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Heineken pulls ‘racist’ campaign, called out by American rapper

Heineken USA has removed all spots related to its campaign themed “Sometimes, lighter is better” from its social media channels after being called out by American rapper Chance the Rapper for being racist. The ad was meant to promote its Heineken Light beer.

The firestorm occurred when Chance the Rapper had tweeted out one of the videos, titled “Rooftop”, which was posted on ispot.tv. He started off by calling out companies which are intentionally launching “noticably racist ads”  to garner more views, before singling out Heineken’s “Sometimes, lighter is better” ad for being “terribly racist”. The video has since been pulled.

In a statement to Marketing, Heineken’s spokesperson said the company has developed a positive track record for decades for creating marketing that shows there is more that unites than divides individuals.

“While we feel the ad is referencing our Heineken Light beer, and that light beer is better than other high-calorie options—we missed the mark, are taking the feedback to heart and will use this to influence future campaigns,” the spokesperson added.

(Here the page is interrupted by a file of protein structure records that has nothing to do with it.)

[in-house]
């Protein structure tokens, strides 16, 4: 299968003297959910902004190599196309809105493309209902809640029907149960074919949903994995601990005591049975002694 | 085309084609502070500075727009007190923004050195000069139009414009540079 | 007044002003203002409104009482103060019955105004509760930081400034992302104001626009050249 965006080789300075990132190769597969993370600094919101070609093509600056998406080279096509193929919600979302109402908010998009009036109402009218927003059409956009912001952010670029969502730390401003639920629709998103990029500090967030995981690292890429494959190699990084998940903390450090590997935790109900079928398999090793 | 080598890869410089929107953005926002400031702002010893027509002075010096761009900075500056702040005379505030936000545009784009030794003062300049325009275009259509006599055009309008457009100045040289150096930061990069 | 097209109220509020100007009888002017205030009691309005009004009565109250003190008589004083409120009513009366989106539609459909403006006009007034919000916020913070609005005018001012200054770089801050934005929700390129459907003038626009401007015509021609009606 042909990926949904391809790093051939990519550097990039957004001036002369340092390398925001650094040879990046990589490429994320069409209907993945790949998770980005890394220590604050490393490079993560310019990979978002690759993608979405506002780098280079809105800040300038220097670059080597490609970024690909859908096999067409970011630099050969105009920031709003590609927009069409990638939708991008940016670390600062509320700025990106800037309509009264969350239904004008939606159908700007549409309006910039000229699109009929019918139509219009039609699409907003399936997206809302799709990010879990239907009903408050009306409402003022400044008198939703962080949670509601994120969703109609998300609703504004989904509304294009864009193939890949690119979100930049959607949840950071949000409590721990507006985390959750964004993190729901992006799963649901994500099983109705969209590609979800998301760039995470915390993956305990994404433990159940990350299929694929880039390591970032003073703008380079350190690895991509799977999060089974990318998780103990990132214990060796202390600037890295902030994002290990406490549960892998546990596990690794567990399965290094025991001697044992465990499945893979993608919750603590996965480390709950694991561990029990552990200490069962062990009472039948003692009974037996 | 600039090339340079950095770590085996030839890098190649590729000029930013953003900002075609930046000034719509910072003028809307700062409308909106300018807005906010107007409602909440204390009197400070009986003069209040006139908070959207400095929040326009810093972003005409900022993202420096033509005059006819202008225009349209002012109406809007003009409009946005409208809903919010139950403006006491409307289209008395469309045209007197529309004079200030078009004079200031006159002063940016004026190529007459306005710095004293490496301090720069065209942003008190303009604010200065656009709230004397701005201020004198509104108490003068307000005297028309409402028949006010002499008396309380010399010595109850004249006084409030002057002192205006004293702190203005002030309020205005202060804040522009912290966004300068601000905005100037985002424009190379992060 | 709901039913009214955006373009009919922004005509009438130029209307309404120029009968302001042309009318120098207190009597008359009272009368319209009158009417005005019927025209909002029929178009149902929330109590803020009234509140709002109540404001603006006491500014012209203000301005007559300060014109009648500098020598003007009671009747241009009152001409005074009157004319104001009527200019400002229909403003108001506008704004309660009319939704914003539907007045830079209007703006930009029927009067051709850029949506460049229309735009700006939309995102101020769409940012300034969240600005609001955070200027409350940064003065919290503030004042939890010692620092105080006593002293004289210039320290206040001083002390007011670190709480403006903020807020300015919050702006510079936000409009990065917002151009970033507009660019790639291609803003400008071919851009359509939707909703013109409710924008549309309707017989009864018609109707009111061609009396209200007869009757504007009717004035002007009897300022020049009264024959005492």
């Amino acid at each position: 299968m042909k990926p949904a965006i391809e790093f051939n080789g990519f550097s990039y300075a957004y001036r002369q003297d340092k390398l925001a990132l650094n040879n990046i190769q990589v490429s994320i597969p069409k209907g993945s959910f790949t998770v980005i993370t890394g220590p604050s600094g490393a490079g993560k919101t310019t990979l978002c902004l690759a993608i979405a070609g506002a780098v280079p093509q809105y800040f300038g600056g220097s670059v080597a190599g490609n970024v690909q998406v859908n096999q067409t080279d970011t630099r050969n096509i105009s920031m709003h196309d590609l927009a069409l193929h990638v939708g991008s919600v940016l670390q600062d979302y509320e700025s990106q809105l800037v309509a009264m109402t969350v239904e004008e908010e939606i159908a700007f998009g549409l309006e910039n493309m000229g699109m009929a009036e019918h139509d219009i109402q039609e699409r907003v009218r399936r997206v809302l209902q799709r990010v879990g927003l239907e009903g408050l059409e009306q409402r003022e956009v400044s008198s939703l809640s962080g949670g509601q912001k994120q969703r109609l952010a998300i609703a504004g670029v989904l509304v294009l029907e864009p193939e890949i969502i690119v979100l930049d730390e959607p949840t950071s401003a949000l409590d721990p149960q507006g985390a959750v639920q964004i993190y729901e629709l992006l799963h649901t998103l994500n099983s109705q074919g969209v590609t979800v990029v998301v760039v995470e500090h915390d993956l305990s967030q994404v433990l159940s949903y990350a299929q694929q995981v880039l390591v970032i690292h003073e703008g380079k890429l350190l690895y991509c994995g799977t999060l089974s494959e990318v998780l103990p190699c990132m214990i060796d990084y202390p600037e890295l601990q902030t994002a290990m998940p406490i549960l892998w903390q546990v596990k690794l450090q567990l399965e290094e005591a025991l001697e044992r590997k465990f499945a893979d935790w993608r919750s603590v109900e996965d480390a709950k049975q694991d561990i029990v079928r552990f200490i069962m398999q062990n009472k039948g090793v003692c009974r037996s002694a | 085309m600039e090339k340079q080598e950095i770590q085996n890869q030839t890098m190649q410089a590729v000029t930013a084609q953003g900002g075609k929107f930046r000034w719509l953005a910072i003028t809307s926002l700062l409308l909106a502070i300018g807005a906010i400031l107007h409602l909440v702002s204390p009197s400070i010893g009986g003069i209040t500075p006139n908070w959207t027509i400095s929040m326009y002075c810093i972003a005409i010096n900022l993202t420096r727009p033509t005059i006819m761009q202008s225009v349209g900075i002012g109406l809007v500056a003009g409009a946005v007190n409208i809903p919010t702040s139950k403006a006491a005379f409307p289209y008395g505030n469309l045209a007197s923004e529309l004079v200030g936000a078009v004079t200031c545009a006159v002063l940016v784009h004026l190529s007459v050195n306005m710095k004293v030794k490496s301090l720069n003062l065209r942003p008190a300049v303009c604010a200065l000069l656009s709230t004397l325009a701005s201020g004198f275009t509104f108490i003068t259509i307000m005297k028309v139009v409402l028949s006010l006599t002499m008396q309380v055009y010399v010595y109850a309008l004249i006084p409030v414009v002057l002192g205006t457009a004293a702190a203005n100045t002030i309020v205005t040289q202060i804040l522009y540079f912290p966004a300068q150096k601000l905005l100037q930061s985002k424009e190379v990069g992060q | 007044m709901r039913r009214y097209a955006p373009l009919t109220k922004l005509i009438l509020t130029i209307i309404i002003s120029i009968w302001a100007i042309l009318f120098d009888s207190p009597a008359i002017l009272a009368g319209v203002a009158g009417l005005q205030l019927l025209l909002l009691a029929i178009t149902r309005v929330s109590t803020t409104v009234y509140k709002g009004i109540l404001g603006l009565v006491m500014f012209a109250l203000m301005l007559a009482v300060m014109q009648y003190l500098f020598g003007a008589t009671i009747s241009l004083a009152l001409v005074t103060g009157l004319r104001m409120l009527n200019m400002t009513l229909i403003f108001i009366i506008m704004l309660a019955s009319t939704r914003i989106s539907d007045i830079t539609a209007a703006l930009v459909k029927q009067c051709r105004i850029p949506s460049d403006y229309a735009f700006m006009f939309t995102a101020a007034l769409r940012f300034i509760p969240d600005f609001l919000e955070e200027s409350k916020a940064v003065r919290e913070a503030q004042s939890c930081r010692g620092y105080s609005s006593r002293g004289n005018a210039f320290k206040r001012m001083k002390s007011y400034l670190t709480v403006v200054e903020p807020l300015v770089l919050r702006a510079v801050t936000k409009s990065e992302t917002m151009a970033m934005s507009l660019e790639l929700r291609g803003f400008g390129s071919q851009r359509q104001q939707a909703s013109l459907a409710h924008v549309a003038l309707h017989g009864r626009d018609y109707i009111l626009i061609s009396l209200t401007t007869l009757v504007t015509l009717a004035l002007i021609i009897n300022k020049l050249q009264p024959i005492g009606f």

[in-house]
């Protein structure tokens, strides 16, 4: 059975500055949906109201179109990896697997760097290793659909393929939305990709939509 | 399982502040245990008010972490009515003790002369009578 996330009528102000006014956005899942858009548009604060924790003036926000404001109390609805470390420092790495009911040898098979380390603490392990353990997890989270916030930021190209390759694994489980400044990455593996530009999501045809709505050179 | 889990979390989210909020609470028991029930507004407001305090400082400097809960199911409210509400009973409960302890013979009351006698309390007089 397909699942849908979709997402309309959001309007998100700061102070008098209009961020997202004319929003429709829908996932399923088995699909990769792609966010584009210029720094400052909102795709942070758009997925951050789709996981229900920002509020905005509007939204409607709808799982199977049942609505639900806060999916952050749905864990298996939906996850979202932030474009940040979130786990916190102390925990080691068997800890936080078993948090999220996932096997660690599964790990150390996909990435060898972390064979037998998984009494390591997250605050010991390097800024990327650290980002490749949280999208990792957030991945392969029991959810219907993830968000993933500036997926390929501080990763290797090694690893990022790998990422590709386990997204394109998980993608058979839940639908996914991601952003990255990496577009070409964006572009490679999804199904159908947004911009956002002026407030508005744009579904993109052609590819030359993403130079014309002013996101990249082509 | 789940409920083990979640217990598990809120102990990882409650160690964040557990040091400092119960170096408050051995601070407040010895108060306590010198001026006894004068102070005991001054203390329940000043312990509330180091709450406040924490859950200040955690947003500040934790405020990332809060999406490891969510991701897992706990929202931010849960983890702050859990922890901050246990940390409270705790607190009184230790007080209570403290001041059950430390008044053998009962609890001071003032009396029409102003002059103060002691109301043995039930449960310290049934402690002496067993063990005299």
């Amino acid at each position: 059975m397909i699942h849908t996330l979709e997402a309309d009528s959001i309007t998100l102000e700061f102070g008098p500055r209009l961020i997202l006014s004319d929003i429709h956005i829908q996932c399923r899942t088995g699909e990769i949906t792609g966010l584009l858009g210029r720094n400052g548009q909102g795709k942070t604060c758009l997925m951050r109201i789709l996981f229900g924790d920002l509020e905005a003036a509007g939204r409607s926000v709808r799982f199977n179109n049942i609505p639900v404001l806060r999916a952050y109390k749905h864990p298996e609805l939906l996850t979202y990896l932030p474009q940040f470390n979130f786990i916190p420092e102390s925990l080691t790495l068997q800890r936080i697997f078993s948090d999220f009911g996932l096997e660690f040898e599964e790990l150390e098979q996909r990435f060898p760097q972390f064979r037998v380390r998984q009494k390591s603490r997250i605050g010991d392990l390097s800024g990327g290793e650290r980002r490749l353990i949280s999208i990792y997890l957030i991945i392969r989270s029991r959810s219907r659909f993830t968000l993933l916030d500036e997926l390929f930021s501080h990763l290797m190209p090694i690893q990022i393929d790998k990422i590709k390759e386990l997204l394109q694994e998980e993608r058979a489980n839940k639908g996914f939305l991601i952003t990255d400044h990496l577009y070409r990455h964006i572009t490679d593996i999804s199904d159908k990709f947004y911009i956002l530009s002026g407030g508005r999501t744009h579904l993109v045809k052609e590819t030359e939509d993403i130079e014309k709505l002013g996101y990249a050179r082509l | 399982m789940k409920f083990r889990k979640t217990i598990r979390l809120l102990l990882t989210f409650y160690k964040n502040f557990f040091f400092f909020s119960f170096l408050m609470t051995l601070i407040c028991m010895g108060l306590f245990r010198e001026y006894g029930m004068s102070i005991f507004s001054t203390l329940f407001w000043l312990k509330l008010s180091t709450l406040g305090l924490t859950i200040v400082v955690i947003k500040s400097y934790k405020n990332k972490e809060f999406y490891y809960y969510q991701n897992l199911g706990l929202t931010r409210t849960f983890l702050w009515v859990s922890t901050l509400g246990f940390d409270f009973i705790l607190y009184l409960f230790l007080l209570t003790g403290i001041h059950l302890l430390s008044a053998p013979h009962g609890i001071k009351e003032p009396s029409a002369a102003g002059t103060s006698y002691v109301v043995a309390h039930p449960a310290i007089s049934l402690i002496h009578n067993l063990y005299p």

The “Rooftop” ad showed a bartender at an outdoor party using a pair of binoculars to spy on what party-goers are drinking, such as a glass of cocktail or wine. He then slides a bottle of Heineken Light down the bar, sliding past several people of colour before stopping in front of a woman with a lighter skin colour. This was combined with the tagline “Sometimes, lighter is better”.

According to Adweek, Publicis Italy was involved in the production of the campaign, and the TV spots were scheduled to launch in over 30 networks in the US, as well as out-of-home channels in multiple cities. A quick check by Marketing also found that the “Rooftop” ad was previously reposted on YouTube.

Netizens reactions were mixed, with some outraged at the subtle racism in the ad, urging people of colour to boycott the brand. Others, however, said the rapper was too sensitive and that by “lighter”, Heineken was referring to the amount of calories rather than skin colour.

Heineken is not the only company to have copped flak for racist ads. Earlier this year, Amazon UK pulled two Chinese traditional outfit costumes from its site, after the pictures featuring white children posing with slant eyed gestures drew criticism from consumers. Amazon neither explained why those products were on sale, nor did it apologise.

In January, H&M also apologised for an image on its UK online store featuring a black child in a green hoodie, with the phrase “Coolest Monkey in the Jungle” printed on the hoodie. It copped flak for the loaded term, as the monkey is often being used in racial and ethnic slurs, especially against the black community.

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